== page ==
Corey Brewer and the Denver Nuggets somehow erased an eight-point deficit in the final two minutes to steal a 101-100 win against the Philadelphia 76ers Thursday night, yet the victory—Denver's 14th in a row—seemed a lot like the Nuggets' incredible streak as a whole: Hardly anybody noticed.
Even after the dust had settled and everyone watching realized that Brewer had scored six points in the final 14.3 seconds, including a trio of free throws after a highly debatable shooting foul with just 2.1 ticks remaining, it still didn't seem like Denver's 14th straight win had really happened.
Some might call it a fluke, while others have been inclined to chalk it up to the craziness associated with the season:
Madness aside, one thing's clear: The Nuggets' streak deserves more attention.
Part of the explanation for the under-the-radar nature of Denver's run obviously has to do with the Miami Heat's historic string of wins, which currently exceeds the Nuggets' by 10 full games. Just about the only time it's easy to overlook a 14-game streak is when there's also a 24-gamer in progress by the defending NBA champs.
What's interesting, though, is that on a pound-for-pound basis, Denver's achievement stacks up pretty favorably with Miami's.
According to NBA.com, the Nuggets have posted an offensive rating of 111.1 and a defensive rating of 98.7 since Feb. 23, meaning they've been 12.3 points per 100 possessions better than their opponents during their run.
The Heat's 113 offensive rating, coupled with their 100.1 defensive rating, means they've been about 12.9 points per 100 possessions better than their opponents in their streak.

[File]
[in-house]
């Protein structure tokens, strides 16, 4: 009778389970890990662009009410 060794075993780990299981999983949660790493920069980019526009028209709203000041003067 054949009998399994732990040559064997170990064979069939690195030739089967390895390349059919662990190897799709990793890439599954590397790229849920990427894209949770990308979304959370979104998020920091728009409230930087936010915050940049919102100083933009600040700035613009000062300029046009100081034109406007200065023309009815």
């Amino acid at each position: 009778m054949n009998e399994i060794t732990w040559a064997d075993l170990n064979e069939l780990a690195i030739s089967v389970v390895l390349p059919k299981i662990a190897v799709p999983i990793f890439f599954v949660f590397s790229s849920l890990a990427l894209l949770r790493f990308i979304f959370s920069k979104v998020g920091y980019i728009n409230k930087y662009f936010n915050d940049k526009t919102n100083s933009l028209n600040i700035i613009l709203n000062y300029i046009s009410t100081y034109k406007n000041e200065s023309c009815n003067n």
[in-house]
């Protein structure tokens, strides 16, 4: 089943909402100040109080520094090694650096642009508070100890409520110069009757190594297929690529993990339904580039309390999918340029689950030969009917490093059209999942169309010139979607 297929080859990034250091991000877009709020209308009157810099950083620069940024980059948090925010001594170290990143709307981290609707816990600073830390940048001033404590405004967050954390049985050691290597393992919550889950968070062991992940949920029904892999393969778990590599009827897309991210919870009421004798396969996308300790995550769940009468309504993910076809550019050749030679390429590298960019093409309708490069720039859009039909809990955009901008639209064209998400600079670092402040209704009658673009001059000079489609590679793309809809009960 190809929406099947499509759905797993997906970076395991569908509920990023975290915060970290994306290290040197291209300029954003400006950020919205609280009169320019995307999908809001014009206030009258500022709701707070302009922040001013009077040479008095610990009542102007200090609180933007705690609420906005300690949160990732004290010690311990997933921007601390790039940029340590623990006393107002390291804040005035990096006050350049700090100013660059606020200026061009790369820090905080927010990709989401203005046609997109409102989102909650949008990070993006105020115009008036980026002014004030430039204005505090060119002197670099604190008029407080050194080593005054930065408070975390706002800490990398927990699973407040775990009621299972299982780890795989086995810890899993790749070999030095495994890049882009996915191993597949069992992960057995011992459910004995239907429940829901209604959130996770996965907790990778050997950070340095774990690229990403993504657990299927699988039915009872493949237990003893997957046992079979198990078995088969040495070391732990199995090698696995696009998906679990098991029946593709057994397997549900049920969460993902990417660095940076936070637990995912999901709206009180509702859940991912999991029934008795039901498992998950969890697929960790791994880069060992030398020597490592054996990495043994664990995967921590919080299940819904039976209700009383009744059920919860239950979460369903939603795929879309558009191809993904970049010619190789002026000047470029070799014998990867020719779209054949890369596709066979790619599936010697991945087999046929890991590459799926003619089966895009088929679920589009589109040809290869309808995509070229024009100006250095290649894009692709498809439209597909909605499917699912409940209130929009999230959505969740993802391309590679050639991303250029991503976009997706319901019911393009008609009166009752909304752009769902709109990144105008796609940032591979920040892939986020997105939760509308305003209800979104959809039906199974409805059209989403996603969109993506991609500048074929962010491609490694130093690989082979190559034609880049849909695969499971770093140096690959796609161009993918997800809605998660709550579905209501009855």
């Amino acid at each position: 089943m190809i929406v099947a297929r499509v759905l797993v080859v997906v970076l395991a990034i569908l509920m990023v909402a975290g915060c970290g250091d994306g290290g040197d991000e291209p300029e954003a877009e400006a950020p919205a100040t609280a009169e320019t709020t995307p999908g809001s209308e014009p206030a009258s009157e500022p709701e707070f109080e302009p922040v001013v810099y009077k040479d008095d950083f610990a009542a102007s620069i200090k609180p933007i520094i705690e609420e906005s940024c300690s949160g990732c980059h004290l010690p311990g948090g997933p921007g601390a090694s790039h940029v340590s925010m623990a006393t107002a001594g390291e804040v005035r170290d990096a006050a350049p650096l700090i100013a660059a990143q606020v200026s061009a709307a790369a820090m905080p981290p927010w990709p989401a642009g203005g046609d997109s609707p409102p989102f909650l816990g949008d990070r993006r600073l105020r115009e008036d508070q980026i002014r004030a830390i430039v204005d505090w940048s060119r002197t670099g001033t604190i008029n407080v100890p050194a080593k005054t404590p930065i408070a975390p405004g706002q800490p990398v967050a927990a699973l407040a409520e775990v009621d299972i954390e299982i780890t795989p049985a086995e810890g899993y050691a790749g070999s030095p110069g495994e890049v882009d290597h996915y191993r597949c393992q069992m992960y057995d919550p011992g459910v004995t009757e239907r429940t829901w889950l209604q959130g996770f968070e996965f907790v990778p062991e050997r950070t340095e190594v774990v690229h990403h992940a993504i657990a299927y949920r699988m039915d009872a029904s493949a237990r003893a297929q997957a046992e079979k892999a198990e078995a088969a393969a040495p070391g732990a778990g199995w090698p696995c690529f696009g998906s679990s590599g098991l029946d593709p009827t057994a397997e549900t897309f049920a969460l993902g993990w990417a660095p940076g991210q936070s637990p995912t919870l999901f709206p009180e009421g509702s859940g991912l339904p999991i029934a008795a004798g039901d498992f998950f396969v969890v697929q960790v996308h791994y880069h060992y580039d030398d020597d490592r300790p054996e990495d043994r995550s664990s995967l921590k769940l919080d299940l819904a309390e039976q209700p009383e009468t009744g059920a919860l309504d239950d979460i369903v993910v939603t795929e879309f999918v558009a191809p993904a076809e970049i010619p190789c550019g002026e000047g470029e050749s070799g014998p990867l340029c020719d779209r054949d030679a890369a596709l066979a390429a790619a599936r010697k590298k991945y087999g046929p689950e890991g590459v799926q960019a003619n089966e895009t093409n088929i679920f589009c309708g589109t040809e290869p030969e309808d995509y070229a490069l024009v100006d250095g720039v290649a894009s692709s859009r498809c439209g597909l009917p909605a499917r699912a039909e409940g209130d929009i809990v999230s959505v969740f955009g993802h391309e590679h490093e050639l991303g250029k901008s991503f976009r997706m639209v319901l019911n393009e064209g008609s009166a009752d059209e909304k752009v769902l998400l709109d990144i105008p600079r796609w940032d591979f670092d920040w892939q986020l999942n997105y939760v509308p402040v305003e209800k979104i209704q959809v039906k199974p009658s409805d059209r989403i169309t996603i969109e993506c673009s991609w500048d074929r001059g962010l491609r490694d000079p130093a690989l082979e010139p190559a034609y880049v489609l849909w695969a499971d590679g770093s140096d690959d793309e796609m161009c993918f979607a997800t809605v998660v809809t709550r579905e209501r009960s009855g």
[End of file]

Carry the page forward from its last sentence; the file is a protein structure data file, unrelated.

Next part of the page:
All things being equal, the numbers show that Miami has only been slightly more dominant than the Nuggets. But in fact, all things aren't equal.
Denver has faced eight playoff teams in the 14 games comprising its streak, whereas Miami has played 12 playoff teams in 24. The Heat's raw number of playoff opponents is higher, but the Nuggets have played a larger percentage of their contests against stronger competition.
In addition, perhaps you've heard that the Heat boast a pretty star-laden roster. LeBron James has ascended to unquestioned status as the league's best player, while Dwyane Wade and Chris Bosh have both played more efficiently than at any point in either of their respective careers.
By way of contrast, Denver lacks a nationally recognizable star and instead relies on a collection of very good but not great players to get the job done.
Without James (or possibly even Wade or Bosh), there's no way Miami pushes its streak to 24 games. But Denver has played without Ty Lawson, Wilson Chandler and Danilo Gallinari in parts of its run.
Ultimately, it's impossible to overlook the fact that Miami's streak is 10 games longer than Denver's is. That fact alone makes the Heat's accomplishment more noteworthy, mostly because streaks are only as impressive as their lengths.
That's sort of how streaks work.
But it doesn't seem to justify the relative obscurity in which Denver has been toiling.
From coach George Karl's perspective, the lack of recognition is actually a good thing. Teams love to sneak up on their opponents, and with the playoffs approaching, Karl's Nuggets are still somehow poised to do just that.
If the Heat stumble and Denver continues its incredible surge, it'll be impossible to keep ignoring the Nuggets' accomplishments. For now, though, one of the NBA's quietest winning streaks just keeps rolling on in relative silence.